I had time to then pop into the Tinkering Studio, check out the new Science of Sharing exhibits and generally fly around trying to fill my phone with photos. Had another happy encounter with a fellow visitor in a dark booth as we were trying to understand if we were seeing the glowing bacteria or not. She and I ended up in fits of giggles about the absurdity of two strangers in a small box peering at a wall – could it be another psychology exhibit? 

So I left in a much better mood than I had arrived – and what institution wouldn’t want that! I then explored the piers and Fishermans Wharf – I don’t want to offend any SF’cans but it is quite similar to Weston-Super-Mare in many ways. Once my feet started complaining it was time to head back. But of course the imaginary unicorn beast that is Trolley E wasn’t running so a lovely trolley driver told me how to get back and waved me away when I tried to pay. Then he did something quite brilliant. Each person looking for that bloody missing trolley was told to get on and follow me, he made us into a group with a shared mission. Anyone who has read Nina Simon’s account of her volleyball instructor will realise that he just scaffolded a shared social experience. And it worked. We set off as a large group, following the instructions that I had, then using the knowledge of the group. Even asking for help from official looking people. And so I got chatting to a high school graduate who wanted to hear all about Europe and my travels. We even shared a coffee and I bored her with some photos while waiting for the train once we successfully arrived.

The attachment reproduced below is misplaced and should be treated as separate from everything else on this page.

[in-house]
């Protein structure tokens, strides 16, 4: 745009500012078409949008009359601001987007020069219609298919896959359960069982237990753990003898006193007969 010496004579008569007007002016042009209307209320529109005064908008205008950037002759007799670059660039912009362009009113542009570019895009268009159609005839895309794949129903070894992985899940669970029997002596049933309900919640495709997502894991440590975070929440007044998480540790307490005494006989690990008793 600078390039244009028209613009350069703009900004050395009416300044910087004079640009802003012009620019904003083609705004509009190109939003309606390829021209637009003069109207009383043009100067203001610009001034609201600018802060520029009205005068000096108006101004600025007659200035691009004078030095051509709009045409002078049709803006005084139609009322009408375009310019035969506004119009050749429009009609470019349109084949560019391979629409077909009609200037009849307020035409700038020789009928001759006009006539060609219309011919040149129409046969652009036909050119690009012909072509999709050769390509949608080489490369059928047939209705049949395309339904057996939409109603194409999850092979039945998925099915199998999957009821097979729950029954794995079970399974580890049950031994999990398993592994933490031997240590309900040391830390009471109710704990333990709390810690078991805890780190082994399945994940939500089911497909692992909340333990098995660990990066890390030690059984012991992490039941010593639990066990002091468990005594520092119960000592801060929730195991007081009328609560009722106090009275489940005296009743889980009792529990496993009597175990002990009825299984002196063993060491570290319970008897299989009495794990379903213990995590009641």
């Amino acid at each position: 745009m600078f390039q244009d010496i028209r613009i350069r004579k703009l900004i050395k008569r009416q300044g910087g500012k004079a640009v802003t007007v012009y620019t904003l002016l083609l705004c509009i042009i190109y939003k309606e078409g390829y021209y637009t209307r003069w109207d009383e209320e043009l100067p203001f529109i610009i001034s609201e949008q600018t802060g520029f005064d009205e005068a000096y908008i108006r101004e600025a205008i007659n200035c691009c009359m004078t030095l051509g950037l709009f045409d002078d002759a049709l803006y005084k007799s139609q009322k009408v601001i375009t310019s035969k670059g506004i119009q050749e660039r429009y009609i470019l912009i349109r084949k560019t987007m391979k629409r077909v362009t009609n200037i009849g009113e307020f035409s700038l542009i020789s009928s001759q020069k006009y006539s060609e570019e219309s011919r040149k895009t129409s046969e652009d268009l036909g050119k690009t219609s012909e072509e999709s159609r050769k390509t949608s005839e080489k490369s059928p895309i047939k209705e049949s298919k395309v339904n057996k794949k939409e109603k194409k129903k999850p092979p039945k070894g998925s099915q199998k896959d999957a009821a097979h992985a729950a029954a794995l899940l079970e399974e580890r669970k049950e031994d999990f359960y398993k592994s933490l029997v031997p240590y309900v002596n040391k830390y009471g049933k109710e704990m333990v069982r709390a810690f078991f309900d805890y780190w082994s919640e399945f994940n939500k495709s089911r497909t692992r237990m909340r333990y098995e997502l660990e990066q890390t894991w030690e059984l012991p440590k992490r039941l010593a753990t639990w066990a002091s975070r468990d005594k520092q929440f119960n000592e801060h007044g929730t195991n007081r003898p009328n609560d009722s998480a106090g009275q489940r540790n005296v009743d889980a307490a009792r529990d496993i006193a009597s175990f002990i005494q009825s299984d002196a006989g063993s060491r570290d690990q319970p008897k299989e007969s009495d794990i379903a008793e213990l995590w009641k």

So thank you Exploratorium, thank you trolley driver – you made my day great.

Sweet serendipity

Sweet serendipity

So here I am over in California, feeling a long way from home and the friends, old and new, on the East coast. I’m even in a different time zone again and able to have an early morning chat with the family while I enjoy the last of the evening. Crazy stuff.

So as I look out over the twinkling lights and 32 planes circling, I can reflect back upon this weekend. 


Friday I met quite a force at the American Museum of Natural History. Kate leads youth initiatives and she clearly has the passion for it. It was amazing to hear her list all the things they had tried to inspire young people of all backgrounds to try some research, and to keep them engaged as they grew up. It was even more amazing when she explained how those young people who remained engaged could then go on to help the Museum with certain problems – such as the massive influx of summer camps. Who better to help a camp group negotiate a huge museum then someone closer to their age, who knows the place like the back of their hand, has grown in confidence through participation in the youth programmes and can be an ambassador for those programmes and help others find a way in.

And I was able to say hi to a group preparing some presentations on climate change. And their slides showed how much they had learned through working with an actual researcher and having time to do their own research. I made the mistake of assuming these initiatives were all related to the schools programme, but they are not. Although they do use teachers as gateways to the students. And Kate is keen to keep working at reaching students from disadvantaged backgrounds, who may not have the confidence in their ability or may not see the relevance; those that don’t apply or don’t turn up or don’t finish. Because we can’t always rely on those flashbulb moments, when our audiences suddenly realise what the content is all about and make a decision to pursue it. Yes, they are great when they happen, but as a sector we are getting older and wiser so we must be able to design experiences that scaffold those moments. And I guess that lies behind my core question – what have we learned about experiences and audiences that can lead to life changing moments? Kate described a series of small steps leading inexorably to full engagement with the museum and the science; their mission is ambitious, they want to cultivate the next generation of researchers.